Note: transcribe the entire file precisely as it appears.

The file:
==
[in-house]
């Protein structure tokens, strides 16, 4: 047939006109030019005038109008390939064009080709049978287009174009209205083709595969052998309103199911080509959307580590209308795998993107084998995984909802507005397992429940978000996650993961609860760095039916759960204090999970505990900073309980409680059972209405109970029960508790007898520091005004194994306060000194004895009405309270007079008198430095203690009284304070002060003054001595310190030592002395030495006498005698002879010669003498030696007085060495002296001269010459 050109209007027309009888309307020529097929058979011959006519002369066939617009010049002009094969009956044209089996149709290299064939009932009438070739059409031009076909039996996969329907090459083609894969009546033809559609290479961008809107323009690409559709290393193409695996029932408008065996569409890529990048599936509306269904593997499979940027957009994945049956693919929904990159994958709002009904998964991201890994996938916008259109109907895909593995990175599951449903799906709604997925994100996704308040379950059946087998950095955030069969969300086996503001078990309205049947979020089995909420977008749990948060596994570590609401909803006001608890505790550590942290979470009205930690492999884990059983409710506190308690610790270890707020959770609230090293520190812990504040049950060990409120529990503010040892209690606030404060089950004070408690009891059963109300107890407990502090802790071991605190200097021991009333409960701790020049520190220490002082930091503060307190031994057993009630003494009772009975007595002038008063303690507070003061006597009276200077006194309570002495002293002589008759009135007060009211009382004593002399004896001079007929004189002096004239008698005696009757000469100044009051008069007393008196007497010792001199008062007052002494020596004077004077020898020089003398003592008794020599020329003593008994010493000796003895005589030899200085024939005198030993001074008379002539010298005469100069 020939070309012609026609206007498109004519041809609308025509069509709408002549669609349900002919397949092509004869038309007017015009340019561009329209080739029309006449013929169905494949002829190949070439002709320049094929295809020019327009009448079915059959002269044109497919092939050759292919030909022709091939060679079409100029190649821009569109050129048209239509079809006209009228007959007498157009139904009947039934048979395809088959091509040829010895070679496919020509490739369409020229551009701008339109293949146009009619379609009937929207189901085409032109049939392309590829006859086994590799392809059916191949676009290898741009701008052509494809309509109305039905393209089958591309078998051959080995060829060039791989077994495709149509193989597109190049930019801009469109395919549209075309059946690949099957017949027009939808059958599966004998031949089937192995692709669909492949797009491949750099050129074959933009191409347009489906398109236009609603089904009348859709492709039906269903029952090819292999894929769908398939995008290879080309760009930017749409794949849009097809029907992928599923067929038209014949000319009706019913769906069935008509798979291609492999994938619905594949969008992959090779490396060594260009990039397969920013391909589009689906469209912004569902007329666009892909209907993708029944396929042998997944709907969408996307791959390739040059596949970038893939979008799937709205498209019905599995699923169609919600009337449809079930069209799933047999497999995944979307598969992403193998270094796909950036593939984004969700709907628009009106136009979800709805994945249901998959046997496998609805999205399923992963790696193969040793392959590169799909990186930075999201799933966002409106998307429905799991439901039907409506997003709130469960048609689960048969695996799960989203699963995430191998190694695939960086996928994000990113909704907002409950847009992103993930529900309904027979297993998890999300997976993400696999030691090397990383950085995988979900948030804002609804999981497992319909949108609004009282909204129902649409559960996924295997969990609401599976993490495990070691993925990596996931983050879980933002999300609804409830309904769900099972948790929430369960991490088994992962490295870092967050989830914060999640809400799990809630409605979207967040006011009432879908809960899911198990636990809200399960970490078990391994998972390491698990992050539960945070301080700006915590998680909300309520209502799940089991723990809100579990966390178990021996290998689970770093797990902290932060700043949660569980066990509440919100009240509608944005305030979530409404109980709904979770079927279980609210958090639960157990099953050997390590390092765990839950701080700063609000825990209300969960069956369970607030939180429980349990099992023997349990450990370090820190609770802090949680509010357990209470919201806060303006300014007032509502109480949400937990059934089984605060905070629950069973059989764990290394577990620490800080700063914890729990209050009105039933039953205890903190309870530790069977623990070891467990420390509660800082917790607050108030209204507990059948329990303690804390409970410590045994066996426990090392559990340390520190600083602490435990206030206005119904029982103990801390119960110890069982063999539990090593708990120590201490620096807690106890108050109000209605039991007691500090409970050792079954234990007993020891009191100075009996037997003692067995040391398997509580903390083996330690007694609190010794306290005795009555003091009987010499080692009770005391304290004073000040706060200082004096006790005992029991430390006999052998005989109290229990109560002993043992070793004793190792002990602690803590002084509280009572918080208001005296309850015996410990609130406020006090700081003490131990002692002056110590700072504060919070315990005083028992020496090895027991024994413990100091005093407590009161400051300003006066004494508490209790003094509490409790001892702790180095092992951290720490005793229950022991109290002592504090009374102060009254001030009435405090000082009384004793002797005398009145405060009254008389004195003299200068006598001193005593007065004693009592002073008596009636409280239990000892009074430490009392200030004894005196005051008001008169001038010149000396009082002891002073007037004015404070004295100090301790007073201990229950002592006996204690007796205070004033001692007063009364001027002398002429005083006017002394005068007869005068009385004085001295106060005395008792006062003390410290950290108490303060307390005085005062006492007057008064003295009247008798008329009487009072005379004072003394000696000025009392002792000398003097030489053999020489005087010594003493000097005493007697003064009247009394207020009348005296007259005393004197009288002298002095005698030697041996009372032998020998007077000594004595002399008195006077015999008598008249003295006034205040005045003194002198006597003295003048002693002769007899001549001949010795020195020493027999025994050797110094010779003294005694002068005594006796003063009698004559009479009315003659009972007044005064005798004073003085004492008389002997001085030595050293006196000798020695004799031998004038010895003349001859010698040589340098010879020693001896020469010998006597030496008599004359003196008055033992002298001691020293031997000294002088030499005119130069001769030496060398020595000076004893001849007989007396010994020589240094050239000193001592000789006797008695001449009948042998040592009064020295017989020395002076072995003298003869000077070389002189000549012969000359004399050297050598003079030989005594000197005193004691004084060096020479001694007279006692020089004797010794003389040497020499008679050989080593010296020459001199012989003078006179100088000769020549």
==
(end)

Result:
[in-house]
């Protein structure tokens, strides 16, 4: 047939006109030019005038109008390939064009080709049978287009174009209205083709595969052998309103199911080509959307580590209308795998993107084998995984909802507005397992429940978000996650993961609860760095039916759960204090999970505990900073309980409680059972209405109970029960508790007898520091005004194994306060000194004895009405309270007079008198430095203690009284304070002060003054001595310190030592002395030495006498005698002879010669003498030696007085060495002296001269010459 050109209007027309009888309307020529097929058979011959006519002369066939617009010049002009094969009956044209089996149709290299064939009932009438070739059409031009076909039996996969329907090459083609894969009546033809559609290479961008809107323009690409559709290393193409695996029932408008065996569409890529990048599936509306269904593997499979940027957009994945049956693919929904990159994958709002009904998964991201890994996938916008259109109907895909593995990175599951449903799906709604997925994100996704308040379950059946087998950095955030069969969300086996503001078990309205049947979020089995909420977008749990948060596994570590609401909803006001608890505790550590942290979470009205930690492999884990059983409710506190308690610790270890707020959770609230090293520190812990504040049950060990409120529990503010040892209690606030404060089950004070408690009891059963109300107890407990502090802790071991605190200097021991009333409960701790020049520190220490002082930091503060307190031994057993009630003494009772009975007595002038008063303690507070003061006597009276200077006194309570002495002293002589008759009135007060009211009382004593002399004896001079007929004189002096004239008698005696009757000469100044009051008069007393008196007497010792001199008062007052002494020596004077004077020898020089003398003592008794020599020329003593008994010493000796003895005589030899200085024939005198030993001074008379002539010298005469100069 020939070309012609026609206007498109004519041809609308025509069509709408002549669609349900002919397949092509004869038309007017015009340019561009329209080739029309006449013929169905494949002829190949070439002709320049094929295809020019327009009448079915059959002269044109497919092939050759292919030909022709091939060679079409100029190649821009569109050129048209239509079809006209009228007959007498157009139904009947039934048979395809088959091509040829010895070679496919020509490739369409020229551009701008339109293949146009009619379609009937929207189901085409032109049939392309590829006859086994590799392809059916191949676009290898741009701008052509494809309509109305039905393209089958591309078998051959080995060829060039791989077994495709149509193989597109190049930019801009469109395919549209075309059946690949099957017949027009939808059958599966004998031949089937192995692709669909492949797009491949750099050129074959933009191409347009489906398109236009609603089904009348859709492709039906269903029952090819292999894929769908398939995008290879080309760009930017749409794949849009097809029907992928599923067929038209014949000319009706019913769906069935008509798979291609492999994938619905594949969008992959090779490396060594260009990039397969920013391909589009689906469209912004569902007329666009892909209907993708029944396929042998997944709907969408996307791959390739040059596949970038893939979008799937709205498209019905599995699923169609919600009337449809079930069209799933047999497999995944979307598969992403193998270094796909950036593939984004969700709907628009009106136009979800709805994945249901998959046997496998609805999205399923992963790696193969040793392959590169799909990186930075999201799933966002409106998307429905799991439901039907409506997003709130469960048609689960048969695996799960989203699963995430191998190694695939960086996928994000990113909704907002409950847009992103993930529900309904027979297993998890999300997976993400696999030691090397990383950085995988979900948030804002609804999981497992319909949108609004009282909204129902649409559960996924295997969990609401599976993490495990070691993925990596996931983050879980933002999300609804409830309904769900099972948790929430369960991490088994992962490295870092967050989830914060999640809400799990809630409605979207967040006011009432879908809960899911198990636990809200399960970490078990391994998972390491698990992050539960945070301080700006915590998680909300309520209502799940089991723990809100579990966390178990021996290998689970770093797990902290932060700043949660569980066990509440919100009240509608944005305030979530409404109980709904979770079927279980609210958090639960157990099953050997390590390092765990839950701080700063609000825990209300969960069956369970607030939180429980349990099992023997349990450990370090820190609770802090949680509010357990209470919201806060303006300014007032509502109480949400937990059934089984605060905070629950069973059989764990290394577990620490800080700063914890729990209050009105039933039953205890903190309870530790069977623990070891467990420390509660800082917790607050108030209204507990059948329990303690804390409970410590045994066996426990090392559990340390520190600083602490435990206030206005119904029982103990801390119960110890069982063999539990090593708990120590201490620096807690106890108050109000209605039991007691500090409970050792079954234990007993020891009191100075009996037997003692067995040391398997509580903390083996330690007694609190010794306290005795009555003091009987010499080692009770005391304290004073000040706060200082004096006790005992029991430390006999052998005989109290229990109560002993043992070793004793190792002990602690803590002084509280009572918080208001005296309850015996410990609130406020006090700081003490131990002692002056110590700072504060919070315990005083028992020496090895027991024994413990100091005093407590009161400051300003006066004494508490209790003094509490409790001892702790180095092992951290720490005793229950022991109290002592504090009374102060009254001030009435405090000082009384004793002797005398009145405060009254008389004195003299200068006598001193005593007065004693009592002073008596009636409280239990000892009074430490009392200030004894005196005051008001008169001038010149000396009082002891002073007037004015404070004295100090301790007073201990229950002592006996204690007796205070004033001692007063009364001027002398002429005083006017002394005068007869005068009385004085001295106060005395008792006062003390410290950290108490303060307390005085005062006492007057008064003295009247008798008329009487009072005379004072003394000696000025009392002792000398003097030489053999020489005087010594003493000097005493007697003064009247009394207020009348005296007259005393004197009288002298002095005698030697041996009372032998020998007077000594004595002399008195006077015999008598008249003295006034205040005045003194002198006597003295003048002693002769007899001549001949010795020195020493027999025994050797110094010779003294005694002068005594006796003063009698004559009479009315003659009972007044005064005798004073003085004492008389002997001085030595050293006196000798020695004799031998004038010895003349001859010698040589340098010879020693001896020469010998006597030496008599004359003196008055033992002298001691020293031997000294002088030499005119130069001769030496060398020595000076004893001849007989007396010994020589240094050239000193001592000789006797008695001449009948042998040592009064020295017989020395002076072995003298003869000077070389002189000549012969000359004399050297050598003079030989005594000197005193004691004084060096020479001694007279006692020089004797010794003389040497020499008679050989080593010296020459001199012989003078006179100088000769020549």